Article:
The flood threat to the Waitaki River, swelled by three days
of heavy rain, has eased but holiday-makers in the Waitaki
Lakes and at Lake Pukaki are still being warned of rising
water levels as spilling starts from hydro lakes.
Energy company Meridian began spilling water from Lake Pukaki
late on Wednesday night.
Meridian spokeswoman Michelle Brooker said a gradual spill
would take place for ''a good few weeks'', and spills at
Lakes Ohau and Benmore might also be needed.
''We have received over 500mm in the headwaters of the
Waitaki in the last two days, increasing levels in Lake
Pukaki to 532.88m.
''The increase in water levels, due to the weather event and
low electricity demand during the holiday period, means we
are monitoring our lake levels carefully and may need to
eventually also spill from Lakes Ohau and Benmore.''
Ms Brooker said two teams of Meridian staff travelled the
banks of Lake Pukaki and the Ohau River to warn campers to
retreat from the shore.
''The Ohau River is high anyway, because of rain at the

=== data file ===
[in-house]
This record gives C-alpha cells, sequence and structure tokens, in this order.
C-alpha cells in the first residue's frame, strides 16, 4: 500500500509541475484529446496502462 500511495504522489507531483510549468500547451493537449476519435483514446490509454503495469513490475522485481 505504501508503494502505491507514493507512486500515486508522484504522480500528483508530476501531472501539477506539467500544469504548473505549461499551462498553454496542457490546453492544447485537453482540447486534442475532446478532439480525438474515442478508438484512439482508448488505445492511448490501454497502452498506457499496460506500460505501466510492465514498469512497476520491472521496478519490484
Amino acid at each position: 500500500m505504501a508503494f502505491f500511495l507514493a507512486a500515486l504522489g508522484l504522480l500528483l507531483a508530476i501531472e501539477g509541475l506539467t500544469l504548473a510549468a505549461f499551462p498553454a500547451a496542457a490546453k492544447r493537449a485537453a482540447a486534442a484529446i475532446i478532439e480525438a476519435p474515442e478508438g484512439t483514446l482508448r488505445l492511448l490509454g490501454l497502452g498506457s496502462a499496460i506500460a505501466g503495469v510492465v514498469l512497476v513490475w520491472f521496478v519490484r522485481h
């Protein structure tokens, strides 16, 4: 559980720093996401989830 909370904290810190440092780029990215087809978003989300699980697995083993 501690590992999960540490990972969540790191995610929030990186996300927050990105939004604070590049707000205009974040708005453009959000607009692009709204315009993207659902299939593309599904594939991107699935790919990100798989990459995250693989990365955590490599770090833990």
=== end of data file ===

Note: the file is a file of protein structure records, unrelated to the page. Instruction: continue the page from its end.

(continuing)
moment. Obviously water rises, so there is a possibility it
might overflow on to the banks. And I think there is some
more rain forecast as well.''
Although heavy rain on Monday and Tuesday resulted in the
Rangitata River hitting flood levels on Wednesday evening,
Environment Canterbury (ECan) duty flood controller Tony
Henderson said the Lower Waitaki River was not expected to
Mr Henderson said the hydro lakes had absorbed much of the
rain, but were at a stage where they were very full.
''From what I can gather if they [Meridian] do have to
discharge from Lake Benmore it won't be at flood levels. It
will certainly be higher than the normal flow, but not at
However, he said the Rangitata, which normally ran at just
under 100cumecs during the summer, peaked at 2000cumecs about
6pm on Wednesday.
It had fallen to 1400cumecs yesterday, and was dropping
steadily, but it would take three to four days to return to
normal, he said.
''People just need to be careful because water levels are
high and the river will be dirty.
He said campers, hikers and recreational anglers needed to be
mindful of the possibility of rising water levels in the
Pukaki and Ohau Rivers, as well as all catchment areas above
Lake Waitaki and down the Waitaki River.
Police in Otematata said they had already moved campers at
Fisherman's Bend on Lake Aviemore to higher ground prior to
the Pukaki spill.